We’ve been living in a disinflationary environment for last 30 years and, overall, this has been good for companies and the stock market, says Charles Gave at Gavekal Research. This may be about to change, however, and the implications for investors are quite profound if so.
A Changing Paradigm
If we assume we are moving into an inflationary period, the direction of bonds, long bonds and stocks have a positive correlation. This means that if the bond market goes down, the stock market goes down, Gave stated, and if the bond market goes up, the stock market goes up.
This is the inverse of what we’ve seen over the last 30 years, where we had a negative correlation between long-dated bond and the stock market, Gave added, which is typical of a deflationary or disinflationary period.
“Most money today is managed with the idea that if the stock market goes down, the bond market will go up, and that is not what happens in an inflationary period,” Gave noted. “I’m trying to warn our clients to be careful that the diversification tool that they’ve been using for 30 years may be about to stop working.”
Source: Bloomberg, “Game Plan for Late-Cycle Investing”
Interest Rate Pressures Mounting
With rising US deficits, it may become more difficult to finance the US deficit internally, Gave added, because savings may not be sufficient. To attract financing from abroad, the US either has to raise interest rates massively to attract capital, which is highly unlikely, Gave noted, or the US has to let the dollar take a beating.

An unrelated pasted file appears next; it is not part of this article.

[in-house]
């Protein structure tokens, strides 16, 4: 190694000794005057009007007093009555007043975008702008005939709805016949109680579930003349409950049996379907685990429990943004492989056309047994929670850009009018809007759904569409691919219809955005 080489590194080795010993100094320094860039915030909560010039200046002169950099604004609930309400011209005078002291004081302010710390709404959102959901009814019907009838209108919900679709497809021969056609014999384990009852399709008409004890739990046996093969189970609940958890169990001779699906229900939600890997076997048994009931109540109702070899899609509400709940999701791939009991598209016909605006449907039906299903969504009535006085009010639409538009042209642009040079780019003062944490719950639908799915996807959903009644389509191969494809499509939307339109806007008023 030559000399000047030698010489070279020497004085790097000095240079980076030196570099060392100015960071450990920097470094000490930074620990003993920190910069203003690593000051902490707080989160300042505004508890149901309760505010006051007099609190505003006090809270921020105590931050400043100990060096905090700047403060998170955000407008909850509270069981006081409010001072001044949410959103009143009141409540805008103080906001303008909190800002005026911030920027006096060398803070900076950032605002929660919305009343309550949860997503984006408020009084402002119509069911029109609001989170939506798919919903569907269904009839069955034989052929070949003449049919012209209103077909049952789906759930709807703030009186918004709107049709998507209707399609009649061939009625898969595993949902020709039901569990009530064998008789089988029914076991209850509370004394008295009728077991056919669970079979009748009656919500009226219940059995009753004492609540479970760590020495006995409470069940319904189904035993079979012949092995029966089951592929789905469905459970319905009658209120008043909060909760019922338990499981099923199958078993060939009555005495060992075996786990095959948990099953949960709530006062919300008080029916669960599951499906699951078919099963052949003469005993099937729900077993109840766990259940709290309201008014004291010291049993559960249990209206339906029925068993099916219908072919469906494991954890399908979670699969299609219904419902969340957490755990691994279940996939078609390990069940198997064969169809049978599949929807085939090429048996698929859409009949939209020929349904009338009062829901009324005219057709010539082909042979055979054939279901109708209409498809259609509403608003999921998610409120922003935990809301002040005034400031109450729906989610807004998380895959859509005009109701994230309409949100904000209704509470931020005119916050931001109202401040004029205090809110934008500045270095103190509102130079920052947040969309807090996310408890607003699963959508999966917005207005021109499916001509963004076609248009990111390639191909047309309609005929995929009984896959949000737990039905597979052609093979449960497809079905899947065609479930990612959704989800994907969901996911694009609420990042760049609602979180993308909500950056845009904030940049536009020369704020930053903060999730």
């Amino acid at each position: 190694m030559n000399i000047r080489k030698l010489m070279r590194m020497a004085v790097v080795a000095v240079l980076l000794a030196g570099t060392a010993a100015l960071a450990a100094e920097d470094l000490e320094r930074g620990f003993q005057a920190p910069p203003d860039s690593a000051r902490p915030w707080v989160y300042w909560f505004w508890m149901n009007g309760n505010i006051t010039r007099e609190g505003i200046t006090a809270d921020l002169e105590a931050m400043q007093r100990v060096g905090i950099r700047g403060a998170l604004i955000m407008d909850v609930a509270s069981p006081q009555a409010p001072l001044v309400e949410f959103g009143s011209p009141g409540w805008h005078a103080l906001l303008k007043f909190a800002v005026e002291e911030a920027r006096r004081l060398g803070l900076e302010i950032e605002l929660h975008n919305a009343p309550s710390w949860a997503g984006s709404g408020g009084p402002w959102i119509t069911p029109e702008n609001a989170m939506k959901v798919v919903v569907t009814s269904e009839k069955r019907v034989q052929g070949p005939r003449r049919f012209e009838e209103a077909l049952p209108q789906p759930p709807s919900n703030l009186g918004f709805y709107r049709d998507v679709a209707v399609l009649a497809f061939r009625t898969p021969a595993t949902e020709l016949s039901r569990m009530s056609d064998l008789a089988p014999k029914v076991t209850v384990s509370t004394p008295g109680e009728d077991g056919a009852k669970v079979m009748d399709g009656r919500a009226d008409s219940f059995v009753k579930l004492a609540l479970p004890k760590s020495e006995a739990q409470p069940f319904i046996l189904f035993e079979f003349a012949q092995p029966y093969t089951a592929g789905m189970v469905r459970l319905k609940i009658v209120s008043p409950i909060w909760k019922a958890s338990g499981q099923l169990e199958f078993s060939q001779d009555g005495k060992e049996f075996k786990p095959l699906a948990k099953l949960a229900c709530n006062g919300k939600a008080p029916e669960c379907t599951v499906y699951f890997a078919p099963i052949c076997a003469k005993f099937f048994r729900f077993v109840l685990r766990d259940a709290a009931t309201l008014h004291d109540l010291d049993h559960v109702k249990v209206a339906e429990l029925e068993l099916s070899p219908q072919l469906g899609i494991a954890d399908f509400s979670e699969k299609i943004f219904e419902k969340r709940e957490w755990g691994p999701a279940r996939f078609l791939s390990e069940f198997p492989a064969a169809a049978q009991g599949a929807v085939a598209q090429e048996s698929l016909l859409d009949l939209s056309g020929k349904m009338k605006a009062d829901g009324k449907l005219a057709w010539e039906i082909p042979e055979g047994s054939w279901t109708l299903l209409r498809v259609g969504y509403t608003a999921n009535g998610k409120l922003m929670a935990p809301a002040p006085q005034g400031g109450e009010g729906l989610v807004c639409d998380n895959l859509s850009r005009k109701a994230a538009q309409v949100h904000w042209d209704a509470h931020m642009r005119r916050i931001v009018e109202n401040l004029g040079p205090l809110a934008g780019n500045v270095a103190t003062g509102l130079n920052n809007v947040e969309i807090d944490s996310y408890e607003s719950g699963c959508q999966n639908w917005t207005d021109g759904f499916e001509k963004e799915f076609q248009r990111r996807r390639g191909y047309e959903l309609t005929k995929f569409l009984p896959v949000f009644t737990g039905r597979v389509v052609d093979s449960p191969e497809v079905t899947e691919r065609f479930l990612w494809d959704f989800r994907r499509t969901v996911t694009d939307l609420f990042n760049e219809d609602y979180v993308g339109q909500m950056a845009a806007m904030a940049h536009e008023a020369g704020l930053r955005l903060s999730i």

Gave believes the second option is more likely. But if the dollar decreases in value relative to foreign currencies, many imports will be a lot more expensive, which will help rebuild industry in the US.
If this dynamic with the US dollar plays out, central banks abroad will have to buy massive amounts of foreign exchange reserves, otherwise their currencies will go through the roof and their economies will be crushed.
Ultimately, Gave expects that owning US bonds in this period could be a bad idea.
“The recommendation that I’ve made to my clients are basically Asian bond markets … which will give you anywhere between 4 to 8 percent of yield,” Gave said. “If the US moves into inflation, their currencies will go up. You will make money like a bandit on the yields falling and the currency rising. … Build a diversified portfolio of Asian bonds, and you put that in front of your US equities portfolio and, in my opinion, in 10 years’ time you’ll be smiling to the bank, whatever happens.”
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